Making molecules makes a lot of organic-solvent waste, which can harm people’s health and the environment. One solution might be switching to a more benign solvent: water. But how can chemists coax greasy organic compounds to go into polar water? Mimicking nature by using enzymes is one solution. Chemists have also developed a number of tricks to make organic compounds and water mix. Doing organic chemistry in water works for organic molecules that have some aqueous solubility. On-water reactions happen at the interface between water and an organic compound. And with-water reactions rely on additives such as surfactants to entice organic molecules and water to mingle.
Organic chemist Bruce Lipshutz had a bit of a rude awakening. It was around 2007, and the head of environmental health and safety (EH&S) at the University of California, Santa Barbara, sat Lipshutz down to deliver some sobering news.
“I was told, in no uncertain terms, . . . that my group was the number 1 polluter in all of Santa Barbara County,” he says. “Not the campus, not the city, but in the entire county, we were number 1.” The EH&S head, Dave Vandenberg, was in charge of collecting and disposing of the waste that came out of chemistry labs at the university. And Lipshutz’s group, which focused on traditional organometallic synthesis, produced enough solvent waste to make Vandenberg notice. “I realized back then that this could not continue,” Lipshutz says.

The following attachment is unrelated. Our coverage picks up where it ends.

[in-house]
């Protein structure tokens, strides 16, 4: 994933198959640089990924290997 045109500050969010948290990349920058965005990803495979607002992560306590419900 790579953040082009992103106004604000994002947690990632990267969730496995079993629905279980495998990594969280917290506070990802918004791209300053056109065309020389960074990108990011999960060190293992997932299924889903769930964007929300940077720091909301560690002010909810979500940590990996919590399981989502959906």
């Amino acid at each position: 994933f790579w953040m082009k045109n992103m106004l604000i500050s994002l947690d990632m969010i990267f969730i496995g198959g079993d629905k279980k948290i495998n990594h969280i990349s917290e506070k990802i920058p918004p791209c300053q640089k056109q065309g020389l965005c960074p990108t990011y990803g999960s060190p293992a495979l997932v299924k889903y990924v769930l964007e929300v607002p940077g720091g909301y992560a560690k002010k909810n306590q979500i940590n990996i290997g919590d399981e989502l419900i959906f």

Organic solvents are organic compounds in the liquid state. To react, molecules need to bump into one another, and dissolving compounds in a liquid is the most common way to make that happen. With few exceptions, solvents are indispensable in organic chemistry. Chemists run reactions in solvents. They often have to purify the products, which means using more solvent in chromatography columns, separatory funnels, distillation equipment, or other lab tools.
But most organic solvents are safety and health hazards. Toluene, for example, is flammable, a skin irritant, and a health hazard. It’s dangerous to inhale and touch. Repeated exposure can damage people’s organs, cause fertility issues, harm unborn babies, and kill aquatic life. Other common organic solvents are carcinogenic, and overexposure can cause brain damage and death.